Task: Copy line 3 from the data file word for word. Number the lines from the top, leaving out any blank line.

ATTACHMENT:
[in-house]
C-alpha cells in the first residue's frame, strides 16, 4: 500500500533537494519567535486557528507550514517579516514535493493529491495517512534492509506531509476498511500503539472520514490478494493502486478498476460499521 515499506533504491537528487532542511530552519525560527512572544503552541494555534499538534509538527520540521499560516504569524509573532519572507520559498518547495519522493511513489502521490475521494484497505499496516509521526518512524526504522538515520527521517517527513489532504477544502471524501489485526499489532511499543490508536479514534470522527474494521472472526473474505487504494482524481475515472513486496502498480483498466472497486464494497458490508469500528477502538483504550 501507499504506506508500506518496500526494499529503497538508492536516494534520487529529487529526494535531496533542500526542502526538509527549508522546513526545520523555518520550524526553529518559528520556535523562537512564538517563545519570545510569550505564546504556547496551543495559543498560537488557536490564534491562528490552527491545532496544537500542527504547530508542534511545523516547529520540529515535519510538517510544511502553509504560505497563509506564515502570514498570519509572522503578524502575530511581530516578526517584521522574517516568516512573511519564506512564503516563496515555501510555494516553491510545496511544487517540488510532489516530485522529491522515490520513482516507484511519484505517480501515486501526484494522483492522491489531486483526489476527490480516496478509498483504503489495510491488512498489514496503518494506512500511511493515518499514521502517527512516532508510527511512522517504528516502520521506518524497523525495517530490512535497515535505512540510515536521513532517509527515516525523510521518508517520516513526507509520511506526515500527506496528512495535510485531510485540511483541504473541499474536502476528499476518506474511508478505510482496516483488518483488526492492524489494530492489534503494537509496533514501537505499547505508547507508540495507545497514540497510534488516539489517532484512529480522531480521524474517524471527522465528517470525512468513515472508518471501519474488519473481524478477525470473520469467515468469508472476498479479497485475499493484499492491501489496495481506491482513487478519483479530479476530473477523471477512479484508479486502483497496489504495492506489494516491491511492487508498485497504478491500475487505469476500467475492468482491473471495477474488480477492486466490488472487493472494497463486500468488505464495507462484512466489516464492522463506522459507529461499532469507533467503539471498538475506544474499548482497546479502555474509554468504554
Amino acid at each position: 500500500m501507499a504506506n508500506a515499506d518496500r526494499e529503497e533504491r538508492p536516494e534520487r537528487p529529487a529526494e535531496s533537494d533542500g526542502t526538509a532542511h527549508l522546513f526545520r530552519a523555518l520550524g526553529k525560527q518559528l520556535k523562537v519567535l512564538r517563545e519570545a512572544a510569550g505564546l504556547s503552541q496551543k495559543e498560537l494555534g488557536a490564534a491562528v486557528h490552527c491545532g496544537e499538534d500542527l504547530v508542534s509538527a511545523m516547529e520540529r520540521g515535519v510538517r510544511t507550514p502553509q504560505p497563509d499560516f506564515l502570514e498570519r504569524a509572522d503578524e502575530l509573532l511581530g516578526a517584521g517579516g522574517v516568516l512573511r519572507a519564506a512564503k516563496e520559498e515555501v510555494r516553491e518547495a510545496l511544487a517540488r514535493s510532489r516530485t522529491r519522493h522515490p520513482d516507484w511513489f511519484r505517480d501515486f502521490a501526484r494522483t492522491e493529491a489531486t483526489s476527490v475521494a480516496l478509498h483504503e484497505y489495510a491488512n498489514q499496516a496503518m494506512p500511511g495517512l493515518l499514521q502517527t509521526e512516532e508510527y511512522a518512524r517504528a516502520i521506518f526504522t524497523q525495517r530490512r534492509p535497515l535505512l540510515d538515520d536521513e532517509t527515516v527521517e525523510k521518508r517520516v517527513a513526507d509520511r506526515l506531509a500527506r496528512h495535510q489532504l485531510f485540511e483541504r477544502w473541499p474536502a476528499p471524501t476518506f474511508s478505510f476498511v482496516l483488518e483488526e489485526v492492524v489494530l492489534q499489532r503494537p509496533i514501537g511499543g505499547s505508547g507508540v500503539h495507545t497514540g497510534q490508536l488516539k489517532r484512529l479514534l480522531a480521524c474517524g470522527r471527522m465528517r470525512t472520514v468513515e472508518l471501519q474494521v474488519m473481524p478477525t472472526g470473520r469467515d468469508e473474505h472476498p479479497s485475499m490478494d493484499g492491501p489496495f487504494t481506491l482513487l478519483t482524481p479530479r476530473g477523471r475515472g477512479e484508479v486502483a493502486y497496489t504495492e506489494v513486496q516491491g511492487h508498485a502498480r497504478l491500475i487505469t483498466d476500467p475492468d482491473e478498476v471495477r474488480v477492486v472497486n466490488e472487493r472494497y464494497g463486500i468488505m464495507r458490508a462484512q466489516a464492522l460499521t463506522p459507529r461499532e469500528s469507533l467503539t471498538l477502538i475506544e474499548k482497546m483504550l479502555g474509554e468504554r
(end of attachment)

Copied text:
Amino acid at each position: 500500500m501507499a504506506n508500506a515499506d518496500r526494499e529503497e533504491r538508492p536516494e534520487r537528487p529529487a529526494e535531496s533537494d533542500g526542502t526538509a532542511h527549508l522546513f526545520r530552519a523555518l520550524g526553529k525560527q518559528l520556535k523562537v519567535l512564538r517563545e519570545a512572544a510569550g505564546l504556547s503552541q496551543k495559543e498560537l494555534g488557536a490564534a491562528v486557528h490552527c491545532g496544537e499538534d500542527l504547530v508542534s509538527a511545523m516547529e520540529r520540521g515535519v510538517r510544511t507550514p502553509q504560505p497563509d499560516f506564515l502570514e498570519r504569524a509572522d503578524e502575530l509573532l511581530g516578526a517584521g517579516g522574517v516568516l512573511r519572507a519564506a512564503k516563496e520559498e515555501v510555494r516553491e518547495a510545496l511544487a517540488r514535493s510532489r516530485t522529491r519522493h522515490p520513482d516507484w511513489f511519484r505517480d501515486f502521490a501526484r494522483t492522491e493529491a489531486t483526489s476527490v475521494a480516496l478509498h483504503e484497505y489495510a491488512n498489514q499496516a496503518m494506512p500511511g495517512l493515518l499514521q502517527t509521526e512516532e508510527y511512522a518512524r517504528a516502520i521506518f526504522t524497523q525495517r530490512r534492509p535497515l535505512l540510515d538515520d536521513e532517509t527515516v527521517e525523510k521518508r517520516v517527513a513526507d509520511r506526515l506531509a500527506r496528512h495535510q489532504l485531510f485540511e483541504r477544502w473541499p474536502a476528499p471524501t476518506f474511508s478505510f476498511v482496516l483488518e483488526e489485526v492492524v489494530l492489534q499489532r503494537p509496533i514501537g511499543g505499547s505508547g507508540v500503539h495507545t497514540g497510534q490508536l488516539k489517532r484512529l479514534l480522531a480521524c474517524g470522527r471527522m465528517r470525512t472520514v468513515e472508518l471501519q474494521v474488519m473481524p478477525t472472526g470473520r469467515d468469508e473474505h472476498p479479497s485475499m490478494d493484499g492491501p489496495f487504494t481506491l482513487l478519483t482524481p479530479r476530473g477523471r475515472g477512479e484508479v486502483a493502486y497496489t504495492e506489494v513486496q516491491g511492487h508498485a502498480r497504478l491500475i487505469t483498466d476500467p475492468d482491473e478498476v471495477r474488480v477492486v472497486n466490488e472487493r472494497y464494497g463486500i468488505m464495507r458490508a462484512q466489516a464492522l460499521t463506522p459507529r461499532e469500528s469507533l467503539t471498538l477502538i475506544e474499548k482497546m483504550l479502555g474509554e468504554r